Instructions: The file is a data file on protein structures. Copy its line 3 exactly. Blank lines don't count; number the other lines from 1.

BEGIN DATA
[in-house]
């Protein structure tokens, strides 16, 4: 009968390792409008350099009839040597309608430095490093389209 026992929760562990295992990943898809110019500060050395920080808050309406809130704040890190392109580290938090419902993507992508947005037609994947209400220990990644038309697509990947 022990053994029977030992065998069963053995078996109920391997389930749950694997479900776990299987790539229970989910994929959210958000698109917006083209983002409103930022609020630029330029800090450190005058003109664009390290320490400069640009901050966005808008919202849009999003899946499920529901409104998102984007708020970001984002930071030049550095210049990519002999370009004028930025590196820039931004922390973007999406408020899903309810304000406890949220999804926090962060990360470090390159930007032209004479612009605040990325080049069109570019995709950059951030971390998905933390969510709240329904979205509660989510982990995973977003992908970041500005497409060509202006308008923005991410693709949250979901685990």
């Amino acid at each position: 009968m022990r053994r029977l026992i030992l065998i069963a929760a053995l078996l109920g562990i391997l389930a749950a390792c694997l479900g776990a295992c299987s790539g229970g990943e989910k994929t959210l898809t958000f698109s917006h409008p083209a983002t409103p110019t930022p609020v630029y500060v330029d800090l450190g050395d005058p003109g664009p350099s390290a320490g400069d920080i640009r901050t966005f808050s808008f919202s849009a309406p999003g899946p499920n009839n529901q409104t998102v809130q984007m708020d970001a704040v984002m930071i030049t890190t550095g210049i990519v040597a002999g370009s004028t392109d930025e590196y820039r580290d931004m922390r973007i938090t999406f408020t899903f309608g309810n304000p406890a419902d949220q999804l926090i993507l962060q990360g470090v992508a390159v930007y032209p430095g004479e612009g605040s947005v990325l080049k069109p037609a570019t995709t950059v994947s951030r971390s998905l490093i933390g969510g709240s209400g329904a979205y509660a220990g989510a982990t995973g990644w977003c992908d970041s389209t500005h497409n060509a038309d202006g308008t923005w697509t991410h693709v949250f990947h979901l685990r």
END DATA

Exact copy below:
């Amino acid at each position: 009968m022990r053994r029977l026992i030992l065998i069963a929760a053995l078996l109920g562990i391997l389930a749950a390792c694997l479900g776990a295992c299987s790539g229970g990943e989910k994929t959210l898809t958000f698109s917006h409008p083209a983002t409103p110019t930022p609020v630029y500060v330029d800090l450190g050395d005058p003109g664009p350099s390290a320490g400069d920080i640009r901050t966005f808050s808008f919202s849009a309406p999003g899946p499920n009839n529901q409104t998102v809130q984007m708020d970001a704040v984002m930071i030049t890190t550095g210049i990519v040597a002999g370009s004028t392109d930025e590196y820039r580290d931004m922390r973007i938090t999406f408020t899903f309608g309810n304000p406890a419902d949220q999804l926090i993507l962060q990360g470090v992508a390159v930007y032209p430095g004479e612009g605040s947005v990325l080049k069109p037609a570019t995709t950059v994947s951030r971390s998905l490093i933390g969510g709240s209400g329904a979205y509660a220990g989510a982990t995973g990644w977003c992908d970041s389209t500005h497409n060509a038309d202006g308008t923005w697509t991410h693709v949250f990947h979901l685990r």